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Pain in an opioid epidemic...

Brenda Lloyd | 2020-02-03

Not long ago, I read an Instagram post - from a fellow hemorrhagic stroke survivor - that briefly mentioned how her needs were dismissed, and her diagnosis delayed, because ER staff suspected her of drug seeking.

A personal trigger of mine, to be sure.  

Every time I hear a story of a stroke victim being sent home undiagnosed in this day and age - and I'm still hearing far too many - it irks.  When that delay is the result of assumptions, stereotyping, and judgements - I trip a little. It astonishes me that, almost twenty years beyond when I was treated with such suspicion, it's still happening.

I acknowledge that it's a tricky spot to be in, requiring serious pain control in the midst of an opioid epidemic...and it's exponentially more tricky if you have an invisible medical issue.

 When my AVM first manifested itself in small bleeds, I was in the Canadian Armed Forces.  I totally cop to the fact that I was, indeed, seeking drugs...really, really good drugs, in fact...because I was IN AGONY.  

Anyone who has had a brain bleed will likely tell you that it's "the worst pain" they've ever had.  I've birthed two children...naturally, no drugs, with a midwife in attendance, and I coped with both labours well...and yet, I still begged for relief whenever my brain bled. 

To be honest, I don't completely remember that time in my life.  It's all vague and murky, half-baked memories.  I only got a clear picture of my care at that stage of my AVM journey, and learned about what I had been fighting against, when I was medically released from the CF and requested a copy of my complete medical file.

Going through it, way back then, I very quickly found the one wee entry that I feel (as did my lawyer) caused the vast majority of the problems that dogged me, and delayed my true diagnosis, for years.  In it, the attending physician stated that , "Apparently, pt. remarked to screening MedA (medical assistant) that she normally requires 'mega doses' of narcotics" for this. The record then went on to show that the doctor phoned my home unit, only to be was told that I had seen many different doctors for the issue.  

So, a few medicals talked, discussed the possibility of me not only being a drug seeker but a doctor shopper, as well, and, it seems, my file was flagged.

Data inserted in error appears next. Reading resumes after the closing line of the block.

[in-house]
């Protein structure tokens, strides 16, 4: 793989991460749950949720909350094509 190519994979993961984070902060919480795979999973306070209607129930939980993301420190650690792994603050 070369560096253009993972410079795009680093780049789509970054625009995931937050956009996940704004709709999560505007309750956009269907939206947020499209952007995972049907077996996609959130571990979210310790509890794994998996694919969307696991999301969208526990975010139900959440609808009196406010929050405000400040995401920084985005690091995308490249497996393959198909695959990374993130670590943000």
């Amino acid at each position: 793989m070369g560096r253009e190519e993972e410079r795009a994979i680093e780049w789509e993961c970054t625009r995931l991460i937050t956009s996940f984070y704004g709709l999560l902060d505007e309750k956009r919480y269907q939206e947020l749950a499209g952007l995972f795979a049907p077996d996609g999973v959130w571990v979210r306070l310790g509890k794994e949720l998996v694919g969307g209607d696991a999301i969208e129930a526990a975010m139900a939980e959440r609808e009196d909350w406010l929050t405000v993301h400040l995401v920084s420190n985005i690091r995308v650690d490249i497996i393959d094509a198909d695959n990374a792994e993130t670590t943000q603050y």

As I said, I don't remember those days well.  I've never been one to say "mega" anything, but, as I was having a bleed, I could have, I guess...I would have downed mega-anything in that moment...just to make the pain stop.

Instead, I was diagnosed with muscle strain in my neck (my bleeds have all been subarachnoid), given Motrin (anti-coagulant properties and all), told to rest and use a cervical pillow.

No scan...

That particular incident took place in 1995.  I wasn't diagnosed - and experienced numerous other bleeds - until 2001.  That is how long that judgment/suspicion - that one wee medical entry - tainted and affected my medical care.

It's been decades since that all went down, but I still have a tendency to get anxious and defensive with health care professionals when it comes to my issues and pain management.  One counsellor told me that said anxiety is a result of medical PTSD (I apparently have trust issues due to my past pain and medical care). shit...although I told her that she was not to put anything about PTSD in my file...that I had no use for more labels or flags or issues that others would want to medicate me for, thank you.  

I don't have PTSD. 

What I do have is a brain that is more than a little broken (I often wonder how many trillions of brain cells I lost as those who treated me judged and whispered). 

What I have is a rather keen awareness that doctors - medical professionals - are all too human; they can be fallible...and judgmental.

What I have is the experience to know that far too many people are considered suspect - "guilty until proven innocent" - in the current medical system; and far to many people who truly require pain relief are left in agony because far too many others play the system to feed addictions. 

And...what I also have is the hard-won knowledge that the words doctors write down in MY medical history have power...the power to heal, yes, but also the power to influence the care that others will provide me in future, the power to ruin me financially (insurance companies will read their words before they listen to mine), and yes, the power to kill me.

I am lucky to have survived all of those medical professionals that I initially went to for saving. 

Still, I try hard to not let my past care (or lack thereof) influence how I treat or judge the new doctors I see these days. To do so, I know, would make me no better than the medical professionals I've just written about; those who judged ME based on the actions of others.

And I am aware that, in the end, it was other doctors who saved me, and continue to keep me alive today.

And so, it has all balanced things so often do. But, I remain understandably wary...and now, if I feel I am being dismissed or patronized by a doctor, I will ask that the encounter/my request/my concerns be documented, and I will then ask for a copy of the report.

It may seem a bit harsh, I guess, but it's how I've learned - the ever-so-hard way - to advocate and protect myself in the midst of this seemingly never-ending opioid epidemic.